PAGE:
At that time, the Charleston Creamery was buying milk. We built more cow pastures and started milking more cows which came to be one of our better sources of revenue. At that time, milk was being sold to the Charleston Creamery from Midway, Heber, Center, Daniel and Wallsburg. We increased the amount of production of hay and grain on father’s farm.
        In January 1898, I commenced school at the Brigham Young Academy, and took a commercial course in Commercial Arithmetic and Bookkeeping. In religion class, we studied Church History and Book of Mormon.
        That winter, father and Brother Will hauled sand rocks from the Crook Rock Quarry in Lake Creek for the foundation of the new home to be built. Brick was purchased from the Van Wagoner brick yard which was located on the bench back of Midway. The next summer the house was nearly completed. Sye Bullock and Harry Bircumshaw layed the brick. Cleggs from Heber layed the foundation. Elisha Webster was the carpenter. The above named did most of the work. About all the Winterton boys had to do was to haul the brick and sand, to mix the brick mortar, and carry the brick and mud to the ones on top doing the work.
        That fall I helped Parley Edwards and George Bagley to shock and haul grain. Then I went to help Uncle Will Widdison at the Charleston saw mill. There also I had quite a snap. All I had to do was take from the saw the lumber and the slabs and place them in neat piles and to help roll the logs on the saw carriage. Uncle Will did all the hard work. While I was working at the mill yard one afternoon, little Frank Daybell came running towards me. He said Roy North had drowned in the river down at the forks, below the main road. He was much excited and nearly out of breath. I did not wait for more explanation but hurried to the scene. I located him at the bottom in a hole about nine or ten feet deep. I had him nearly to the edge of the water when other help arrived. He was dead before I could reach him.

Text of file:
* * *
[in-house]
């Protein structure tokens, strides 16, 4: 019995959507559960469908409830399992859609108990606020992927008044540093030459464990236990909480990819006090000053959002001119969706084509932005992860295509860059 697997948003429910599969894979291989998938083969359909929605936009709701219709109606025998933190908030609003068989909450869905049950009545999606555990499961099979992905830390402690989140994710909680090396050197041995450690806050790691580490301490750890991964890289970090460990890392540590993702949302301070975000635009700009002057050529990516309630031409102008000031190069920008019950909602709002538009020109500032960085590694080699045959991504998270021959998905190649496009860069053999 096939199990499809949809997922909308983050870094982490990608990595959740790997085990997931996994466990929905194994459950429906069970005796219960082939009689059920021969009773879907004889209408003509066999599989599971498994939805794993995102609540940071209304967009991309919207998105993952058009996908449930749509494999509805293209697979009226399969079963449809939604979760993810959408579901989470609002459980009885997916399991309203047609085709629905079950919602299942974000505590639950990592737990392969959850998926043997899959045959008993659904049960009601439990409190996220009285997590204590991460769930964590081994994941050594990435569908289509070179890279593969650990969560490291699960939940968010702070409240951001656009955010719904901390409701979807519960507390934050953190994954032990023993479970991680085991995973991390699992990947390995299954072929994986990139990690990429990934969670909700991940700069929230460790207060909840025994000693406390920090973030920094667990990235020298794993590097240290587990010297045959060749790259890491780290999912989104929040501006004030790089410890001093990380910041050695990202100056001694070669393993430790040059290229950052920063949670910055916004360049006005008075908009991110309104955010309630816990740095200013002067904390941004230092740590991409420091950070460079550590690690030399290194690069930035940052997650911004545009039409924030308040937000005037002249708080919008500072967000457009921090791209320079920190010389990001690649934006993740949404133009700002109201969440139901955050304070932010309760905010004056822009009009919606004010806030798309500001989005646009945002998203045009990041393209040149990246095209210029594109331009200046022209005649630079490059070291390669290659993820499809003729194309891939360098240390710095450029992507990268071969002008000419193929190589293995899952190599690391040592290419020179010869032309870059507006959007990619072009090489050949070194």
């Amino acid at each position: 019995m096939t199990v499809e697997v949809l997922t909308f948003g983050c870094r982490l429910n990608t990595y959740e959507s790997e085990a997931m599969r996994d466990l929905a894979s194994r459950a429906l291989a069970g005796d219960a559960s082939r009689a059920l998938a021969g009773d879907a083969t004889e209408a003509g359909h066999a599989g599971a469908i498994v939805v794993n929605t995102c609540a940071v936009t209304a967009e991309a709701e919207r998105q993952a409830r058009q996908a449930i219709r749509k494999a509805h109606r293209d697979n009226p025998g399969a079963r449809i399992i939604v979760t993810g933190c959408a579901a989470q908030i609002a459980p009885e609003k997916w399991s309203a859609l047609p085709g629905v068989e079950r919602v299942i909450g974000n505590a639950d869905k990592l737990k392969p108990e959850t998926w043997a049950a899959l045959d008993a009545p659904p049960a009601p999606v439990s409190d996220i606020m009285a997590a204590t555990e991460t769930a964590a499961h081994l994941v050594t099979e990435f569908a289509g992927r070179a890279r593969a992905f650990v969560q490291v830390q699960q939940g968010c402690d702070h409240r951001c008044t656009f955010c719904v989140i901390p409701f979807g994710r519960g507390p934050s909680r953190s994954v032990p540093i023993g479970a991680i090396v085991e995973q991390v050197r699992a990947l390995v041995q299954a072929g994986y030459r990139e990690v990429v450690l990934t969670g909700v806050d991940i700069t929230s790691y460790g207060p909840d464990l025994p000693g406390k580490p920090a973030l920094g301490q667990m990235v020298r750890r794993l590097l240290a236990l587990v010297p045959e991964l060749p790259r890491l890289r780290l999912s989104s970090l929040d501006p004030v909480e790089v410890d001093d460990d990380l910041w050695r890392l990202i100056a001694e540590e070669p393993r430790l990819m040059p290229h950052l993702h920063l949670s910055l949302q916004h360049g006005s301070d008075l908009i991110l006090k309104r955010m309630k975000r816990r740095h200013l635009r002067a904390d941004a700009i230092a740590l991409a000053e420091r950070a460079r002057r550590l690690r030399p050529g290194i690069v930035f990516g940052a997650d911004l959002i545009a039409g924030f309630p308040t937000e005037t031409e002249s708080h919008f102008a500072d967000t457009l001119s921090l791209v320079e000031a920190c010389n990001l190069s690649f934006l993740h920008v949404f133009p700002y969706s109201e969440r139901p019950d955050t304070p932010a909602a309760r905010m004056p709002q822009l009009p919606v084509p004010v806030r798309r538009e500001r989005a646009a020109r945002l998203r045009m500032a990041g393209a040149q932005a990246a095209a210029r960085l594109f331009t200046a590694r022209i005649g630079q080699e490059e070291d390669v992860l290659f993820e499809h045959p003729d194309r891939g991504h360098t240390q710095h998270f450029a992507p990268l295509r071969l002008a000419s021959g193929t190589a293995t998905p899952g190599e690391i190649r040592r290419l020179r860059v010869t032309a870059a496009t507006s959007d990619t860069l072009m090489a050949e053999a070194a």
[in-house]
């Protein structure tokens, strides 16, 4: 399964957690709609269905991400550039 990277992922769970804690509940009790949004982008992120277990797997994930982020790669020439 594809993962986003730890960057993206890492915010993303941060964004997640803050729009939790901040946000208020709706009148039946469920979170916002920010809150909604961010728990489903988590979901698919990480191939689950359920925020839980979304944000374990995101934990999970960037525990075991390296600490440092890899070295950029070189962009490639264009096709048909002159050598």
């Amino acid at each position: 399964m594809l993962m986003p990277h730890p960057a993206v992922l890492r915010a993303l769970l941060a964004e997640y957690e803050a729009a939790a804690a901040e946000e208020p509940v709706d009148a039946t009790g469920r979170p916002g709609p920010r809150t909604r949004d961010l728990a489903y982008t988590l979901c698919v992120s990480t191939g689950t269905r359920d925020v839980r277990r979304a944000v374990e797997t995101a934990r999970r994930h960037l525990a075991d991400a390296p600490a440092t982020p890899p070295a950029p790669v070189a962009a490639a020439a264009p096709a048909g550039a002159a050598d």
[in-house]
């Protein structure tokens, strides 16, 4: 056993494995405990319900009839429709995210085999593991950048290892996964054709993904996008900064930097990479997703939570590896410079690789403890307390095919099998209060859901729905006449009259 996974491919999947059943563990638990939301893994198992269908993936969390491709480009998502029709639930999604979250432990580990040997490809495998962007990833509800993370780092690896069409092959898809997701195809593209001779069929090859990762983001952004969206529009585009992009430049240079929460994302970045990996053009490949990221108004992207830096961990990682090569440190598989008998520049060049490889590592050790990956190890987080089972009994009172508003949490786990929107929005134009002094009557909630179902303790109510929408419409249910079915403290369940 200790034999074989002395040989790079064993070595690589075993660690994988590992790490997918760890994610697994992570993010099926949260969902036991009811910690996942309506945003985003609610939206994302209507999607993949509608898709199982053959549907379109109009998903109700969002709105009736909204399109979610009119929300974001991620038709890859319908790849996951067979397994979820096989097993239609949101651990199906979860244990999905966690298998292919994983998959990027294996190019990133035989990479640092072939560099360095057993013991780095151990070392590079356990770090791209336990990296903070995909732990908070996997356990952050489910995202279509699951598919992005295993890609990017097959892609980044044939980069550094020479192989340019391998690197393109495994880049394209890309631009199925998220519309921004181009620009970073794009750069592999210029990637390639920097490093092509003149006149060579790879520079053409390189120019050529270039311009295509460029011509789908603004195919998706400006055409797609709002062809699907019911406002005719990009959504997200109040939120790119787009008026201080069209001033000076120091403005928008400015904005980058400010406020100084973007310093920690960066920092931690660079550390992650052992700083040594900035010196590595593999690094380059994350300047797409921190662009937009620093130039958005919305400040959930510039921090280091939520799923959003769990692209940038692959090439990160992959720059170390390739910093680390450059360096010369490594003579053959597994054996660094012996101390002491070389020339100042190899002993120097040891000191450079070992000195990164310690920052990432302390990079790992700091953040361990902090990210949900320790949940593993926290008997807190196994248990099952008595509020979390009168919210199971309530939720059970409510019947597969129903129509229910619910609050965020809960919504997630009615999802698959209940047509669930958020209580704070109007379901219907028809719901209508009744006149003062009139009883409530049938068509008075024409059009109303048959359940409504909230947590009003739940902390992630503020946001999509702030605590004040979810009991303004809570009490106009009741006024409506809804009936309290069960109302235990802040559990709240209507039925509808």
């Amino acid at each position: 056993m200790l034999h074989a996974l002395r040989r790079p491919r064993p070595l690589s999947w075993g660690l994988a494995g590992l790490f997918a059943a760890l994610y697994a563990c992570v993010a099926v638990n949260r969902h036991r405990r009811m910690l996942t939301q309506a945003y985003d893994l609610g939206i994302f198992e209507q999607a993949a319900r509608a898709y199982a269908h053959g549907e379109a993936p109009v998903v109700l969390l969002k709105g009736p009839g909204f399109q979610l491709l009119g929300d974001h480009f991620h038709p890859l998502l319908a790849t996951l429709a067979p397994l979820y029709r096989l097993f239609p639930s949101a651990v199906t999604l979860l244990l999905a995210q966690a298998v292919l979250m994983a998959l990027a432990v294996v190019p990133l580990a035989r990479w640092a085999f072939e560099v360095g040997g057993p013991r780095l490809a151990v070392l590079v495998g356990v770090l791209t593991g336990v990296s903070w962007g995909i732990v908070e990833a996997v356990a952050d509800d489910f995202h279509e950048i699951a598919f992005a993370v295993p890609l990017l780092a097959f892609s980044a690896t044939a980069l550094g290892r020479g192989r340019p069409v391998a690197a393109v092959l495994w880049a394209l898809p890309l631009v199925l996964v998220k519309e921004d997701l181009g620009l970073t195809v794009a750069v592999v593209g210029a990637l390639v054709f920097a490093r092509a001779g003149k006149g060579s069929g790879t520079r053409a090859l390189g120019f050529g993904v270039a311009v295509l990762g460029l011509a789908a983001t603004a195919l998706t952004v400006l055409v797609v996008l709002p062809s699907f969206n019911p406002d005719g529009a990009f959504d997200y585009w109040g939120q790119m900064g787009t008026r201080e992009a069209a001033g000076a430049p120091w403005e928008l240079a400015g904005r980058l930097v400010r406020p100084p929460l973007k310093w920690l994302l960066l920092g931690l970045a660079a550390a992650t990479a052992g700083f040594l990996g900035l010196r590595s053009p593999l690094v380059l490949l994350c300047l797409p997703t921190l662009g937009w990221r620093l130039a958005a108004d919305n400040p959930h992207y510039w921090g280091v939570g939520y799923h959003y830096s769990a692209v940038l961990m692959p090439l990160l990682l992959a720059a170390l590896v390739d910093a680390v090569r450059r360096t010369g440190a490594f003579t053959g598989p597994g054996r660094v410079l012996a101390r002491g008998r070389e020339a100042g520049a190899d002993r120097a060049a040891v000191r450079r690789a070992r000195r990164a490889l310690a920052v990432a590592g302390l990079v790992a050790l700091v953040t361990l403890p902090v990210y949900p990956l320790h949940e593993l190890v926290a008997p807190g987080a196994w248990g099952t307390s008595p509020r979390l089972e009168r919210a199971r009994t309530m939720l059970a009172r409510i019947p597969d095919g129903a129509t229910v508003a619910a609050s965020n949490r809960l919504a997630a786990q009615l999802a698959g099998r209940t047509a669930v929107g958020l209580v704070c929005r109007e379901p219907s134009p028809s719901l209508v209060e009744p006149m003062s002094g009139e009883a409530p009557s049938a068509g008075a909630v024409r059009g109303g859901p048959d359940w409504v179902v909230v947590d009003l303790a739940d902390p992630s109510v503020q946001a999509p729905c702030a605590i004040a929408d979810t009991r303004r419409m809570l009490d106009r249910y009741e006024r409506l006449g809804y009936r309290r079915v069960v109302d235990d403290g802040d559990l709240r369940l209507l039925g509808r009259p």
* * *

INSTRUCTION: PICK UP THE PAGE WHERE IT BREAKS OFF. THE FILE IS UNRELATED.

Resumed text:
February 15, 1899, my brother Will and Agnes Webster were married. They boarded the train at Park City as it pulled out for Salt Lake City. My job was to drive the team back from Park City and again return to Park City with the team and sleigh the day they returned there after their marriage. On each trip we loaded the sleigh with oats to sell.


        In the spring of 1899, I took father’s best team, Pat and Barney and worked on the Railroad grade being built in Provo Canyon. I worked about one week just opposite where the wagon bridge crosses the river a short way below Bridal Veil Falls. I next worked near the

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